Tell you one way to end a dull dinner party conversation, mention your period. Cue deadening silence or an awkward change of topic. Perhaps you might get someone game to talk about periods because they are (in their opinion) a rather evolved human, but that’s quite rare. It seems bizarre that in 2015 periods still make people squeamy – just look at how earlier this year Instagram censored Toronto artist Rupi Kaur’s menstrual photo series, or how tampons still attract the GST because they’re considered to be a luxury item, and how in advertising campaigns menstrual blood is always shown as alarmingly blue.
However, nowhere is the resistance to periods more clearly shown – and deeply problematic – than among poor and homeless women who don’t have access to “luxury” items such as sanitary pads.
A campaign in the UK has been gaining traction online for addressing a problem that you probably hadn’t thought that much about – how homeless women deal with their periods. The group, The Homeless Period, are lobbying the government to provide sanitary products in homeless shelters (especially given that condoms are supplied, free), and are also leading a drive for donations of said items. It’s working. People have been donating products in droves, and spreading the word online via the hash tag #thehomelessperiod. More than 88, 000 people have also signed a Change.org petition to lobby for sanitary products in homeless shelters.
It’s a practical solution to a social problem, and one that’s not often spoken about. So as part of The Homeless Period campaign, homeless women spoke about their experiences of managing their periods while sleeping rough.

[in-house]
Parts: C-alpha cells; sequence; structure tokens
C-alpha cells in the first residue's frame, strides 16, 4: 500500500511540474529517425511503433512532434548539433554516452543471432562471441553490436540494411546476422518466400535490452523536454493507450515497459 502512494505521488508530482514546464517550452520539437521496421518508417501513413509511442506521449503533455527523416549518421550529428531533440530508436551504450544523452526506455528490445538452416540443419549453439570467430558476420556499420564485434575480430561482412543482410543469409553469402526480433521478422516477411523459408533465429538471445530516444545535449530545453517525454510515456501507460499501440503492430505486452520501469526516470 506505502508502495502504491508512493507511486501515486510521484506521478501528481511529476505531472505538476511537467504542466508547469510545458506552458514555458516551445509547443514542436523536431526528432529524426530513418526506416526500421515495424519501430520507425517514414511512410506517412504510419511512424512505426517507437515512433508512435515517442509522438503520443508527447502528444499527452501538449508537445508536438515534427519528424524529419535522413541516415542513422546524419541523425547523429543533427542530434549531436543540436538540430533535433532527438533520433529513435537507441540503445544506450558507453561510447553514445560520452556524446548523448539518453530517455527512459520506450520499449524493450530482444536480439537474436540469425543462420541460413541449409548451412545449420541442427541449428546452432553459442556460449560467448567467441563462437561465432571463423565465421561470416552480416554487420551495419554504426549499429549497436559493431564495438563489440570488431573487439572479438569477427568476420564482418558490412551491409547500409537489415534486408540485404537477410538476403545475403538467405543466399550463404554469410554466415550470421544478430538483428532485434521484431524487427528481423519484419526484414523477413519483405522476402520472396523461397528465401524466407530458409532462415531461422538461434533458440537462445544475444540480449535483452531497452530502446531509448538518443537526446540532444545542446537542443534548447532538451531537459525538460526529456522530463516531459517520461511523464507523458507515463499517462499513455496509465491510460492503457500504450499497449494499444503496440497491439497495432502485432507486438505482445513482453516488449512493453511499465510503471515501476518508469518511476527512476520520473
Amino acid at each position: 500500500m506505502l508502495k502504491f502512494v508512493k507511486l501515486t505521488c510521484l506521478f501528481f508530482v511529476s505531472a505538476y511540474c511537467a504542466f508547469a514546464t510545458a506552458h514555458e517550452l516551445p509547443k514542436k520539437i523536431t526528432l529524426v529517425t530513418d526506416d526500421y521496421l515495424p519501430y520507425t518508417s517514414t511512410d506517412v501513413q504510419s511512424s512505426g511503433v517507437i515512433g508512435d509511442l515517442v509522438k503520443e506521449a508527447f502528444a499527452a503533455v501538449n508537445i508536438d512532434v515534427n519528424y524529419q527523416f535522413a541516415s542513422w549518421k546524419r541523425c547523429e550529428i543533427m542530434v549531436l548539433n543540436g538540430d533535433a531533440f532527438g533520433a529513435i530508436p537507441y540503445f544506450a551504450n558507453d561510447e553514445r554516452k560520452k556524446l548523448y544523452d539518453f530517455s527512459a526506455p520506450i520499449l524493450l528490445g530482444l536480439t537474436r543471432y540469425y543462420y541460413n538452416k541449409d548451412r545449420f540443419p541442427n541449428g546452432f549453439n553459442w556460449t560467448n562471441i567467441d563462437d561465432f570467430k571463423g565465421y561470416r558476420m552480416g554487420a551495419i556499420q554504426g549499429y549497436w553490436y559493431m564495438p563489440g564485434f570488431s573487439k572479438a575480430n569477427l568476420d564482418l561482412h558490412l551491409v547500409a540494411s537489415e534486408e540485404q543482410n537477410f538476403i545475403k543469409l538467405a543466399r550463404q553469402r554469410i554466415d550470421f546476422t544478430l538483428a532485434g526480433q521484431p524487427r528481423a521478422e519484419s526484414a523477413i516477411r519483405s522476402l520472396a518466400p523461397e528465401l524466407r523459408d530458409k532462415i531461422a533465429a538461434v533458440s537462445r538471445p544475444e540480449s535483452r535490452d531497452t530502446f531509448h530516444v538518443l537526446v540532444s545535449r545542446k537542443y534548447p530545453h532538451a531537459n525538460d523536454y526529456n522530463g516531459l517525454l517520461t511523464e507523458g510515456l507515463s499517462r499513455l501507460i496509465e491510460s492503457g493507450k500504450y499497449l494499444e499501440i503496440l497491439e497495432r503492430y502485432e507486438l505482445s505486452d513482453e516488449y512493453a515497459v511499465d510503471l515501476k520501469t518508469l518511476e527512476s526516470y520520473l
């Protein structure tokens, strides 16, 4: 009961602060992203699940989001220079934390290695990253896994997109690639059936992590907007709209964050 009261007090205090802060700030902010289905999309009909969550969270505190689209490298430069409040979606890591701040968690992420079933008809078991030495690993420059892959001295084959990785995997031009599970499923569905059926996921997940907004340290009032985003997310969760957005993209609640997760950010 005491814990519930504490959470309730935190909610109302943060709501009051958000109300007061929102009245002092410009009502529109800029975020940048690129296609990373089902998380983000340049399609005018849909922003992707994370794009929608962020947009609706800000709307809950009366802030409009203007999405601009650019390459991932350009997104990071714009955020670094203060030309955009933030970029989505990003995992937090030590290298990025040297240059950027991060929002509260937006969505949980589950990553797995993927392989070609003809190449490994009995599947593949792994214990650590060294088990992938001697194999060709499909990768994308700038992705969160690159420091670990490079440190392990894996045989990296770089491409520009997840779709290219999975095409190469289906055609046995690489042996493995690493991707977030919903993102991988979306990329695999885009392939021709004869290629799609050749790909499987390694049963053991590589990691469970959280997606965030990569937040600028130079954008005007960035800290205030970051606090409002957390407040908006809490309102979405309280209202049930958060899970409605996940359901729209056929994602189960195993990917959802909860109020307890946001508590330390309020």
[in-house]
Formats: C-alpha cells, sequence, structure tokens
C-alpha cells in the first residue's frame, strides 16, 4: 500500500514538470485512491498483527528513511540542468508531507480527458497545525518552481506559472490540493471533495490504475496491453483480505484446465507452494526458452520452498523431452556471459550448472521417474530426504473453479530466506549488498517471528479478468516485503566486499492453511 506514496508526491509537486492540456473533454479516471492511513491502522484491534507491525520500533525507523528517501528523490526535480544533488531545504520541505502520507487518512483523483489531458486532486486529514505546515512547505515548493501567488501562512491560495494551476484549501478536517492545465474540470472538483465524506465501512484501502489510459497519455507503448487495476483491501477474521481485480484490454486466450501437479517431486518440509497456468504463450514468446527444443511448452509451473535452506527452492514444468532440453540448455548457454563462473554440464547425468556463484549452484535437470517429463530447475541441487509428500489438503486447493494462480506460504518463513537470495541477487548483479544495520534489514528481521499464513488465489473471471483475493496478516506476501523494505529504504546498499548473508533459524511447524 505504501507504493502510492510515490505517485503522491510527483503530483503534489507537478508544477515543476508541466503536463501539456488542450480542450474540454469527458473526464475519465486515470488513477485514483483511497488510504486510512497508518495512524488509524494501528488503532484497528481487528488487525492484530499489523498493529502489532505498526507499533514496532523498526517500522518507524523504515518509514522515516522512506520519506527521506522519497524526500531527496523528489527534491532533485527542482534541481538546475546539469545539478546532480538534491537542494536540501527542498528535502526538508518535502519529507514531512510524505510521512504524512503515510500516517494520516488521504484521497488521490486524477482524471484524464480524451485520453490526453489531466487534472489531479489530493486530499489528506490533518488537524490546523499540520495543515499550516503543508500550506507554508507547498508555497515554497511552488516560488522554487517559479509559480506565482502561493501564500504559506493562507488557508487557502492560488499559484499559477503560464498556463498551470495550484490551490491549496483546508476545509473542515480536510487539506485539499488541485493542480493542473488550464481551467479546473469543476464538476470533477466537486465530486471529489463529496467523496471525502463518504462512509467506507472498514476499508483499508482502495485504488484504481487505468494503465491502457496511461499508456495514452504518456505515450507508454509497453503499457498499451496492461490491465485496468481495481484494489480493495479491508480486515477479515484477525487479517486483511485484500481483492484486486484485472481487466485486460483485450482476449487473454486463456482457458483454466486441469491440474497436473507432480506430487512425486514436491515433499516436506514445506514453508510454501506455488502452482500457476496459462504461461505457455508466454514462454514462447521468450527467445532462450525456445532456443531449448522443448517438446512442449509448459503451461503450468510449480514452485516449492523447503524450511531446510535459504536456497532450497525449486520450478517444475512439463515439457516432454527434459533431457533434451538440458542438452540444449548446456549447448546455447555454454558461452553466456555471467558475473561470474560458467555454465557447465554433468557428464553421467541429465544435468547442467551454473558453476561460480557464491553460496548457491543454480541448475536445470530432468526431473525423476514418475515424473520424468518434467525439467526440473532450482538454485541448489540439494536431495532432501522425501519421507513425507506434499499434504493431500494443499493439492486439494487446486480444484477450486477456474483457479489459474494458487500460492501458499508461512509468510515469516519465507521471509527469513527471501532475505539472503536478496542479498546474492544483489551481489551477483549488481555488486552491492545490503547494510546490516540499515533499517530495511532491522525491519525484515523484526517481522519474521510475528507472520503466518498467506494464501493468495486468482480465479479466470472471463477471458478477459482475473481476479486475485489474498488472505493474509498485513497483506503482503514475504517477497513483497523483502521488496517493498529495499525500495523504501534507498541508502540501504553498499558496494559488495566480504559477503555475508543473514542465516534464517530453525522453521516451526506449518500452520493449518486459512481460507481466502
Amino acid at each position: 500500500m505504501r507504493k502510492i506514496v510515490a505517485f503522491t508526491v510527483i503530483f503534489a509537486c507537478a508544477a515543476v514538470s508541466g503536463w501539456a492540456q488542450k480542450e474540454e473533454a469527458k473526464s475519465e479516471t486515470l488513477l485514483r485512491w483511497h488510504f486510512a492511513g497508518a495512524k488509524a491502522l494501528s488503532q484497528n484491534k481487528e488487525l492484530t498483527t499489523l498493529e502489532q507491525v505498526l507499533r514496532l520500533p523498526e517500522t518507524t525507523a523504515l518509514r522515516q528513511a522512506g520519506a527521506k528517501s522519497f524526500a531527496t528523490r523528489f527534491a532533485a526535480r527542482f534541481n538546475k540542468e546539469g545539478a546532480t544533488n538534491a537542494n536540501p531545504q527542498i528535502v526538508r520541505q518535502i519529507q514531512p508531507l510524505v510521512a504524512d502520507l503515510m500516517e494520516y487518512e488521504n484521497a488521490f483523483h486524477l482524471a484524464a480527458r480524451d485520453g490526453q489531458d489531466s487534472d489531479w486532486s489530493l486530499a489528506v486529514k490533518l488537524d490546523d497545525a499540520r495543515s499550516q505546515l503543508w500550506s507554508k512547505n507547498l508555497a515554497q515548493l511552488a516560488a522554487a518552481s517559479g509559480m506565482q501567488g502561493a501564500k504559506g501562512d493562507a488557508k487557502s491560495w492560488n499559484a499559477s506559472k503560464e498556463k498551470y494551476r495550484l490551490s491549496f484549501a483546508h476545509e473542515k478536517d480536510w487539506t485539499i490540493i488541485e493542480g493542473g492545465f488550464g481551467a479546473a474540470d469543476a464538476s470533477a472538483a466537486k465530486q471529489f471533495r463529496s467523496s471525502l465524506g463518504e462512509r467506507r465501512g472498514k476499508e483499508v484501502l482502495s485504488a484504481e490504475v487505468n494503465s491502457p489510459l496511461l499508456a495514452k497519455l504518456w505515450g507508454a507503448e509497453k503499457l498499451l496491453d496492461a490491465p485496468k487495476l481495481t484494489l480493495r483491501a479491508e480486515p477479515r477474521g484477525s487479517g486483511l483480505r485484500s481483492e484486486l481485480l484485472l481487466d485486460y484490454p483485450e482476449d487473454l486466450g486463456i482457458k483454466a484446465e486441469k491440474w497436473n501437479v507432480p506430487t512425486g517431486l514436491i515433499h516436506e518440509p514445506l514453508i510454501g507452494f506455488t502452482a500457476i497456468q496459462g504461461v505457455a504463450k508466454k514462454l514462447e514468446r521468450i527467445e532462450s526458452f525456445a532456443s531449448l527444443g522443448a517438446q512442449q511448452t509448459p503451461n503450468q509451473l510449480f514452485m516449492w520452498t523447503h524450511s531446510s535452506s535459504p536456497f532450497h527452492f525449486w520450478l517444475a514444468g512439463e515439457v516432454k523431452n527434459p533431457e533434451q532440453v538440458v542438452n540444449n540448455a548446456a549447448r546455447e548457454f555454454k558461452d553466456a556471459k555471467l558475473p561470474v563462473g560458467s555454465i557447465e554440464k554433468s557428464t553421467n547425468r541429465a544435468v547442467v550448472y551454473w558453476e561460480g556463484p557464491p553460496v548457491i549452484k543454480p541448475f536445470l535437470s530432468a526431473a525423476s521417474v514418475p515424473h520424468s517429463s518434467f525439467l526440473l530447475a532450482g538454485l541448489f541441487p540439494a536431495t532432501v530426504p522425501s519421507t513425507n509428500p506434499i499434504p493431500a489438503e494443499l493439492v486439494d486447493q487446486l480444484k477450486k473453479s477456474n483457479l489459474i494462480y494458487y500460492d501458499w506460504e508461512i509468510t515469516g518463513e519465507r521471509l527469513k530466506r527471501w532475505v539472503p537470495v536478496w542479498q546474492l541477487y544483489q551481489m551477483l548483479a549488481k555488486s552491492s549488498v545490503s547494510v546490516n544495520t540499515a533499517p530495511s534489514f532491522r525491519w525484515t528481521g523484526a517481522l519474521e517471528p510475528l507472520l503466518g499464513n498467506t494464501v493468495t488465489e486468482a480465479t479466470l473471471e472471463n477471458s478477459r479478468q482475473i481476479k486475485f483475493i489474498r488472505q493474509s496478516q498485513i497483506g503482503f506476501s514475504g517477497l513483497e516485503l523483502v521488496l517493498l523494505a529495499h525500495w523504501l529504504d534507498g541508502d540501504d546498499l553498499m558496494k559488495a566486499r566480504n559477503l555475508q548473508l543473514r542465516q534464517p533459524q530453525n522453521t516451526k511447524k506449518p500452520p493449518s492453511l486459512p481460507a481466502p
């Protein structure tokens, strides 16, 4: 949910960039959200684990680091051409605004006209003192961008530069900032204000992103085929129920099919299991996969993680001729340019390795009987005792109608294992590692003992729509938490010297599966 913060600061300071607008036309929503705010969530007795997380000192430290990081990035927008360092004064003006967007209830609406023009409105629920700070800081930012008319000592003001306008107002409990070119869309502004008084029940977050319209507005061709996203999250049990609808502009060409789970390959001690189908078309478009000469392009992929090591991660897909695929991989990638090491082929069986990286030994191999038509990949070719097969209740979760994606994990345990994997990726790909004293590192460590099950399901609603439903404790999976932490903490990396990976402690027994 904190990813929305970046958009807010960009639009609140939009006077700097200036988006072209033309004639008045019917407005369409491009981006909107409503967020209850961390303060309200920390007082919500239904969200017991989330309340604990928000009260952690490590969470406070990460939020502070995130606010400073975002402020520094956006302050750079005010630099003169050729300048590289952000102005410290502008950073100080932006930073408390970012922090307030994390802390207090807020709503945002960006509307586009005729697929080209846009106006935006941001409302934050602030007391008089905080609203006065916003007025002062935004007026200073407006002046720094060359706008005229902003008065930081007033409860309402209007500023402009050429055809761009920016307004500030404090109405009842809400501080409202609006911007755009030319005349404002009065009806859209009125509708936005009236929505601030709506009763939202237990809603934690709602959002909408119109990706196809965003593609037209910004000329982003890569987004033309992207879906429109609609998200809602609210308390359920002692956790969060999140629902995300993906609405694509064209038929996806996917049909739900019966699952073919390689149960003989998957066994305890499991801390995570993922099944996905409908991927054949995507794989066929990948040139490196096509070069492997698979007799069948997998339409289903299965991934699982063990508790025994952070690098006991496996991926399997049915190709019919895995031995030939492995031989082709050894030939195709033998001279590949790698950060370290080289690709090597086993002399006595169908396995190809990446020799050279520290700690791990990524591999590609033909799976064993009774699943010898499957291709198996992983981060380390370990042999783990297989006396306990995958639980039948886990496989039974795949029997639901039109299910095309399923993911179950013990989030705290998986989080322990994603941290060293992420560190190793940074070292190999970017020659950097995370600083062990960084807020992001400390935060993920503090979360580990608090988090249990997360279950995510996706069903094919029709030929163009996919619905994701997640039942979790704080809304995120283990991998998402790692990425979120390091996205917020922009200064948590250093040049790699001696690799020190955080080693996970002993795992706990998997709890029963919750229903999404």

In one thought-provoking video, a once homeless woman spoke of the humiliation of not being able to attend to her menstrual care properly,
“When I was homeless and I used to have my period, I used to end up going to a public toilet,” she said. “You’d end up taking a cloth or whatever… and using that. I used to feel very depressed… Why does a woman have to rip up a cloth, put between her to protect herself from bleeding?”
The implications of improper sanitary care can be vast – beyond discomfort and embarrassment.
In India, one man set out to conquer what had become a huge problem in India – 23 per cent of girls leaving education when they started their period due to lack of access to sanitary products and ways of dealing with their period, and huge numbers of preventative reproductive disease due to poor menstrual hygiene.
Arunachalam Muruganantham created a cheap way that communities can make sanitary pads, and has been hailed a hero, though he has also attracted considerable scorn from some in his country who thought it improper that a man would be talking about periods.
The thing is, as The Homeless Period’s tag line reads, “It doesn’t bear thinking about… and that’s the problem,” we need to stop being so squeamish about periods. Especially when it comes to talking about the women with the least agency in our communities.
In Australia 44% of homeless people are women, and dealing with your period shouldn’t be something that you have to be able to afford, it should be a right. And we need to talk about it.